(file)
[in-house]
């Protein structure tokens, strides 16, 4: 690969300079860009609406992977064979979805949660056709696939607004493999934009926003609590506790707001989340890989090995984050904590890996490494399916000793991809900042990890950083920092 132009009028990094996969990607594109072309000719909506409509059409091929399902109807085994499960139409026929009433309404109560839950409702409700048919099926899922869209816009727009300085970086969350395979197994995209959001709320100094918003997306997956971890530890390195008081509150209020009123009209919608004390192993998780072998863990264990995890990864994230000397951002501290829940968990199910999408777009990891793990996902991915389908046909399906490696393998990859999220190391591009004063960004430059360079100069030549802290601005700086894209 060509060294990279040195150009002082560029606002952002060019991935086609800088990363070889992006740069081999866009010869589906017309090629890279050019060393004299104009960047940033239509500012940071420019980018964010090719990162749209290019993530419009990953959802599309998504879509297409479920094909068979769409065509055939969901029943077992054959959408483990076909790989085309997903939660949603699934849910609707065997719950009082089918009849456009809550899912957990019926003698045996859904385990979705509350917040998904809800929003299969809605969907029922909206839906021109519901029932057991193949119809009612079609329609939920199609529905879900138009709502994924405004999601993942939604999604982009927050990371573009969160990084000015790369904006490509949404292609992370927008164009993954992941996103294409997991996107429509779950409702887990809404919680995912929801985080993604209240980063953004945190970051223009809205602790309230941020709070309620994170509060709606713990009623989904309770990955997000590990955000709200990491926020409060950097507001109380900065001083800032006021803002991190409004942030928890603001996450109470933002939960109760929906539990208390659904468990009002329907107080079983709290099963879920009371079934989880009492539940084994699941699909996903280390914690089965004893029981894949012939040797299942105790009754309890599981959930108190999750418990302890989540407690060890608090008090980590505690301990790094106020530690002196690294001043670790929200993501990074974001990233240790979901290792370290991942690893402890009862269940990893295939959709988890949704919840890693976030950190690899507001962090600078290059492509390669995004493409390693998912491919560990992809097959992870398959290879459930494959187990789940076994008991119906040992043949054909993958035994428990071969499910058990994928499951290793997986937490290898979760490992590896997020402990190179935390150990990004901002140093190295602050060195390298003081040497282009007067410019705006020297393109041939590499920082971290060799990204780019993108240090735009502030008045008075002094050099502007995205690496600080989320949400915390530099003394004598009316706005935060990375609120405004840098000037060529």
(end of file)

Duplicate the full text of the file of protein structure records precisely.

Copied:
[in-house]
């Protein structure tokens, strides 16, 4: 690969300079860009609406992977064979979805949660056709696939607004493999934009926003609590506790707001989340890989090995984050904590890996490494399916000793991809900042990890950083920092 132009009028990094996969990607594109072309000719909506409509059409091929399902109807085994499960139409026929009433309404109560839950409702409700048919099926899922869209816009727009300085970086969350395979197994995209959001709320100094918003997306997956971890530890390195008081509150209020009123009209919608004390192993998780072998863990264990995890990864994230000397951002501290829940968990199910999408777009990891793990996902991915389908046909399906490696393998990859999220190391591009004063960004430059360079100069030549802290601005700086894209 060509060294990279040195150009002082560029606002952002060019991935086609800088990363070889992006740069081999866009010869589906017309090629890279050019060393004299104009960047940033239509500012940071420019980018964010090719990162749209290019993530419009990953959802599309998504879509297409479920094909068979769409065509055939969901029943077992054959959408483990076909790989085309997903939660949603699934849910609707065997719950009082089918009849456009809550899912957990019926003698045996859904385990979705509350917040998904809800929003299969809605969907029922909206839906021109519901029932057991193949119809009612079609329609939920199609529905879900138009709502994924405004999601993942939604999604982009927050990371573009969160990084000015790369904006490509949404292609992370927008164009993954992941996103294409997991996107429509779950409702887990809404919680995912929801985080993604209240980063953004945190970051223009809205602790309230941020709070309620994170509060709606713990009623989904309770990955997000590990955000709200990491926020409060950097507001109380900065001083800032006021803002991190409004942030928890603001996450109470933002939960109760929906539990208390659904468990009002329907107080079983709290099963879920009371079934989880009492539940084994699941699909996903280390914690089965004893029981894949012939040797299942105790009754309890599981959930108190999750418990302890989540407690060890608090008090980590505690301990790094106020530690002196690294001043670790929200993501990074974001990233240790979901290792370290991942690893402890009862269940990893295939959709988890949704919840890693976030950190690899507001962090600078290059492509390669995004493409390693998912491919560990992809097959992870398959290879459930494959187990789940076994008991119906040992043949054909993958035994428990071969499910058990994928499951290793997986937490290898979760490992590896997020402990190179935390150990990004901002140093190295602050060195390298003081040497282009007067410019705006020297393109041939590499920082971290060799990204780019993108240090735009502030008045008075002094050099502007995205690496600080989320949400915390530099003394004598009316706005935060990375609120405004840098000037060529």